Haze, Aging Brain and Decision Making

Xi Chen


Cognitive functioning is very important in old age as a host of complex economic decisions in high-stakes markets, such as health insurance choices and retirement planning, are made in old age when declined cognitive or even dementia is prevalent. The decision making process can be vulnerable to environmental stressors.

While it is well known that environmental stressors pose a significant threat to human health, knowledge about their consequences on cognitive abilities, especially among older adults, is limited. Medical studies point to physiological pathways through which air pollution may impair cognitive ability, especially in the case of fine particulate matter (PM2.5). The small size of PM2.5 allows it to remain airborne longer, to penetrate buildings, to be inhaled easier, and to reach and accumulate within brain tissue. Accumulation over time can cause neuroinflammation, leading to symptoms of Alzheimer’s disease, one of the most terrifying and expensive forms of cognitive decline, and other forms of dementia. Other physiological pathways include that pollution exposure increases risk for strokes and then vascular dementia. Air pollution is estimated to account for 21 percent of dementia cases worldwide. Besides more direct physiological pathways, exposure to air pollution may degrade cognitive ability physiologically from early life to old age via persistently constraining the production of human capital, such as schooling and labor force participation.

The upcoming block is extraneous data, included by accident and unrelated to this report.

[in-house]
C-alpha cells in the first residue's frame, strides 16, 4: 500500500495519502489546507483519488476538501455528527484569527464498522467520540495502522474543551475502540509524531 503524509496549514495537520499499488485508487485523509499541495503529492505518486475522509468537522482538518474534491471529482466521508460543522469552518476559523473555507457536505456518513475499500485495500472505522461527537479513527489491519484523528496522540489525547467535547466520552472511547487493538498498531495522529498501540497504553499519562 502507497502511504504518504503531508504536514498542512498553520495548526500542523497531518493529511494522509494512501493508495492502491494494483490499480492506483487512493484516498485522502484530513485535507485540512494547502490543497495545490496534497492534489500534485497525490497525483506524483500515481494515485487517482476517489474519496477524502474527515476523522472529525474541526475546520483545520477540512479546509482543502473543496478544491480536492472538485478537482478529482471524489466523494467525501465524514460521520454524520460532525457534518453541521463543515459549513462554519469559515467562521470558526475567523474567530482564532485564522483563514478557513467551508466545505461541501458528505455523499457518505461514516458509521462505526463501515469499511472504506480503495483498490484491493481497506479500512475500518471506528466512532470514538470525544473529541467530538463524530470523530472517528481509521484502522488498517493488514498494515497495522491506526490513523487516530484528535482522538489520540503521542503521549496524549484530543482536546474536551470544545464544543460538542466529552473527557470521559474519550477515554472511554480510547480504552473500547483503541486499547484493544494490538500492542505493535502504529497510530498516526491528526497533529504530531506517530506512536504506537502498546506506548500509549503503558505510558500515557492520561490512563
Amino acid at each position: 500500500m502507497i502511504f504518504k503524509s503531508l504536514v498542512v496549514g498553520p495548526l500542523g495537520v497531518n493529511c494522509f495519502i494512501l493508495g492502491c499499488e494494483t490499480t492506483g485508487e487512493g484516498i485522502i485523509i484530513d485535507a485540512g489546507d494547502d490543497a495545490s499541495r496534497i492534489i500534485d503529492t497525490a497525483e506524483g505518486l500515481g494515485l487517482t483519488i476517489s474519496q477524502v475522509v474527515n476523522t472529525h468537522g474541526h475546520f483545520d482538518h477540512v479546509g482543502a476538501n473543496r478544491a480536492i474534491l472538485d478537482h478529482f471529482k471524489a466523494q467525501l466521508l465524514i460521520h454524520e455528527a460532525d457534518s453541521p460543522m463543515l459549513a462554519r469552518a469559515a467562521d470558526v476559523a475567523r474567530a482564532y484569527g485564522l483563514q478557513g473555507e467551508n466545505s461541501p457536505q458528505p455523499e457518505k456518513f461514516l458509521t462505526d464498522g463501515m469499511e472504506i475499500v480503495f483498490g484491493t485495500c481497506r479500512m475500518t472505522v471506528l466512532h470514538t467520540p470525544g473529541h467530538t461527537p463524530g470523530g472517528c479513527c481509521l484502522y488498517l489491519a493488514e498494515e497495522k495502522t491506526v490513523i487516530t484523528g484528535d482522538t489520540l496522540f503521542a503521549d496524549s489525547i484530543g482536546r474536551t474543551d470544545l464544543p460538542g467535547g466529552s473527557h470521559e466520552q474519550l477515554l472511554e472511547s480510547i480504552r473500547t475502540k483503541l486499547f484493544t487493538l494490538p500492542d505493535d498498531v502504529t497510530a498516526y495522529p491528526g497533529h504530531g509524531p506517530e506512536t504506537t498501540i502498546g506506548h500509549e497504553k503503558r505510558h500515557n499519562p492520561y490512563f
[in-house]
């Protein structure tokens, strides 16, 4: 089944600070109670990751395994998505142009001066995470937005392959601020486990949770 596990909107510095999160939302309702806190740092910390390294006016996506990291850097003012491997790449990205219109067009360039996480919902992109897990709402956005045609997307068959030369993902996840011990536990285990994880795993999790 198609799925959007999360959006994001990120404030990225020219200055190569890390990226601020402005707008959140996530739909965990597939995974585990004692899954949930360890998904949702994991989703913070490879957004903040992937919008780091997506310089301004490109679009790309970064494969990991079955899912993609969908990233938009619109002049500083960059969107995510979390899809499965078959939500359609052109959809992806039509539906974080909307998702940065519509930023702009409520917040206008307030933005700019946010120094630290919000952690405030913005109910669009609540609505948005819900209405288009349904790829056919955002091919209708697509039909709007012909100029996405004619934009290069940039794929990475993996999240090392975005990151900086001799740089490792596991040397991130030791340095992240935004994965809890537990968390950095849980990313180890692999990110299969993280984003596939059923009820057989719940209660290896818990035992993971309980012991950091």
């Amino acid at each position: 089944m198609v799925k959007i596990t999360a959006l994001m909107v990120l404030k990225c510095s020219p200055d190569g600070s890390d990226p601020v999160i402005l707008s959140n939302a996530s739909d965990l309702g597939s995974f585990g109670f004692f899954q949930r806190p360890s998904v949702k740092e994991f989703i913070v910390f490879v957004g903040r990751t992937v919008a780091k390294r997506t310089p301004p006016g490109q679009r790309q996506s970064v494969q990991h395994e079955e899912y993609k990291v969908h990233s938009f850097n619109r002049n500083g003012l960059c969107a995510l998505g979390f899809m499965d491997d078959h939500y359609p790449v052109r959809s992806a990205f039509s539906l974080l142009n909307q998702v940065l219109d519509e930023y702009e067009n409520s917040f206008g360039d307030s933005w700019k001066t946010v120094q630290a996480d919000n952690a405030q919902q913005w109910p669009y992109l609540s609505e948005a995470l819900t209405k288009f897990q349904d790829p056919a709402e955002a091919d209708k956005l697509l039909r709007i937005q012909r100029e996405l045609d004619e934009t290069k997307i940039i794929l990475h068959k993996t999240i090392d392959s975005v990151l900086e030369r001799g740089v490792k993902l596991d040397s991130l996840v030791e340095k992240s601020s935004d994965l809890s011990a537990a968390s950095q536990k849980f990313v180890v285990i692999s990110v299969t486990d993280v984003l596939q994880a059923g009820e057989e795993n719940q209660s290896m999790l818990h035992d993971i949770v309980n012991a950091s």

Recent economic studies also show air pollution may also disrupt cognitive functioning through psychological pathways. For example, high concentration of pollutants is significantly associated with headache, cause psychiatric distress, and increase the risk of feeling unhappy and depressed in the United States and China. PM2.5 is the only pollutant among all six atmospheric pollutants in the Air Quality Index (AQI) that causes these psychological disorders.

A recent study overcome several key challenges to identify the causal link between air pollution and cognitive ability in old age in China. It exploits individual level longitudinal data, precisely matched timing and geographic location of the tests, rich demographic controls, exogenous changes in air pollution exposure, and information on sorting behavior. The authors find that exposure to air pollution lowers both verbal and math test scores of survey subjects. Their finding of larger negative effect of cumulative than transitory exposure to air pollution provides policy implications that short-term interventions (e.g. wearing face masks on polluted days, rescheduling high-stakes cognitive activities) may be less effective than improving long-term air quality. Not only in China, even in the United States where air pollution is very low, researchers assemble administrative Medicare records on 7.4 million people age 65 and above, tracking their health, demographics, residential exposures to air pollutants, and financial decisions. They show that long-term exposure increases the rate of dementia and the probability to make poor financial decisions in prescription drug insurance markets under Medicare Part D.